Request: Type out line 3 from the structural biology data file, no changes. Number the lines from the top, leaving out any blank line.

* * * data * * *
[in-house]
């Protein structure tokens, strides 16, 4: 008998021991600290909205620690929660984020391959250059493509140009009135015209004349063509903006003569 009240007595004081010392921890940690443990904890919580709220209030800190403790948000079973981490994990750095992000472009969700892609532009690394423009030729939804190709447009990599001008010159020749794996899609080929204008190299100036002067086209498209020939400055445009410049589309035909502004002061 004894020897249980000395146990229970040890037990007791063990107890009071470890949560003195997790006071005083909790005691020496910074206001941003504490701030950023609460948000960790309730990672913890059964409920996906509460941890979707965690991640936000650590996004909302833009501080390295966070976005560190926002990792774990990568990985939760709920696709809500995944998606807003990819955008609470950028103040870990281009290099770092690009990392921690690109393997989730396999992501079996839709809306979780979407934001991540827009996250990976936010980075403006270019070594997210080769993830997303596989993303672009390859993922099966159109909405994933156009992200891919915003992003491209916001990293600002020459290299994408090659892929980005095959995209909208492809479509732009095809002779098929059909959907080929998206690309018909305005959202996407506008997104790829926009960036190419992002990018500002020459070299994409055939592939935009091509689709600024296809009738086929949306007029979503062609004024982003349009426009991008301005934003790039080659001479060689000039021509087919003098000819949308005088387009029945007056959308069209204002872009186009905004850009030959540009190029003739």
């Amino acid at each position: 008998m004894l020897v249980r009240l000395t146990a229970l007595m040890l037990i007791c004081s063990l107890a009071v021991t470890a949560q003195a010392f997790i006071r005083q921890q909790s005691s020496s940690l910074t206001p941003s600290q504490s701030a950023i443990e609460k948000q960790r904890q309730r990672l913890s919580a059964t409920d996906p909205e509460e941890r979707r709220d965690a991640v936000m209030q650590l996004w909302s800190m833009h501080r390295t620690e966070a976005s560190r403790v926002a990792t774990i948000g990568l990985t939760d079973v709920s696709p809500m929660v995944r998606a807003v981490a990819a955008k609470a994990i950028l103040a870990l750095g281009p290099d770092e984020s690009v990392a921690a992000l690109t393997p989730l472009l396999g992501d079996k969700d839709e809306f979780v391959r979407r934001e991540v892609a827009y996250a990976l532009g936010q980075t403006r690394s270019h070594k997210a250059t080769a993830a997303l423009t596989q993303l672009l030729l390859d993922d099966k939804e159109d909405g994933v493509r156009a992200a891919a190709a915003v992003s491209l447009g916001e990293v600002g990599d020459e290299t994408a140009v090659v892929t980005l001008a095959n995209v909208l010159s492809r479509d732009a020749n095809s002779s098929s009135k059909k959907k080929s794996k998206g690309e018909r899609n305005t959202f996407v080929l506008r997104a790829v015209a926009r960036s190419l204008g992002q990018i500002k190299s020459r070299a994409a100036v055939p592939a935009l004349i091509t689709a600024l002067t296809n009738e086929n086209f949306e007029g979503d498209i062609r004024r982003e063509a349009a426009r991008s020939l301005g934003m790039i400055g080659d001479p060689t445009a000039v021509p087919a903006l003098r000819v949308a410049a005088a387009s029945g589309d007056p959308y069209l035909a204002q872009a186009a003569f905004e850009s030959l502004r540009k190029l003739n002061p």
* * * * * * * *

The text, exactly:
């Amino acid at each position: 008998m004894l020897v249980r009240l000395t146990a229970l007595m040890l037990i007791c004081s063990l107890a009071v021991t470890a949560q003195a010392f997790i006071r005083q921890q909790s005691s020496s940690l910074t206001p941003s600290q504490s701030a950023i443990e609460k948000q960790r904890q309730r990672l913890s919580a059964t409920d996906p909205e509460e941890r979707r709220d965690a991640v936000m209030q650590l996004w909302s800190m833009h501080r390295t620690e966070a976005s560190r403790v926002a990792t774990i948000g990568l990985t939760d079973v709920s696709p809500m929660v995944r998606a807003v981490a990819a955008k609470a994990i950028l103040a870990l750095g281009p290099d770092e984020s690009v990392a921690a992000l690109t393997p989730l472009l396999g992501d079996k969700d839709e809306f979780v391959r979407r934001e991540v892609a827009y996250a990976l532009g936010q980075t403006r690394s270019h070594k997210a250059t080769a993830a997303l423009t596989q993303l672009l030729l390859d993922d099966k939804e159109d909405g994933v493509r156009a992200a891919a190709a915003v992003s491209l447009g916001e990293v600002g990599d020459e290299t994408a140009v090659v892929t980005l001008a095959n995209v909208l010159s492809r479509d732009a020749n095809s002779s098929s009135k059909k959907k080929s794996k998206g690309e018909r899609n305005t959202f996407v080929l506008r997104a790829v015209a926009r960036s190419l204008g992002q990018i500002k190299s020459r070299a994409a100036v055939p592939a935009l004349i091509t689709a600024l002067t296809n009738e086929n086209f949306e007029g979503d498209i062609r004024r982003e063509a349009a426009r991008s020939l301005g934003m790039i400055g080659d001479p060689t445009a000039v021509p087919a903006l003098r000819v949308a410049a005088a387009s029945g589309d007056p959308y069209l035909a204002q872009a186009a003569f905004e850009s030959l502004r540009k190029l003739n002061p």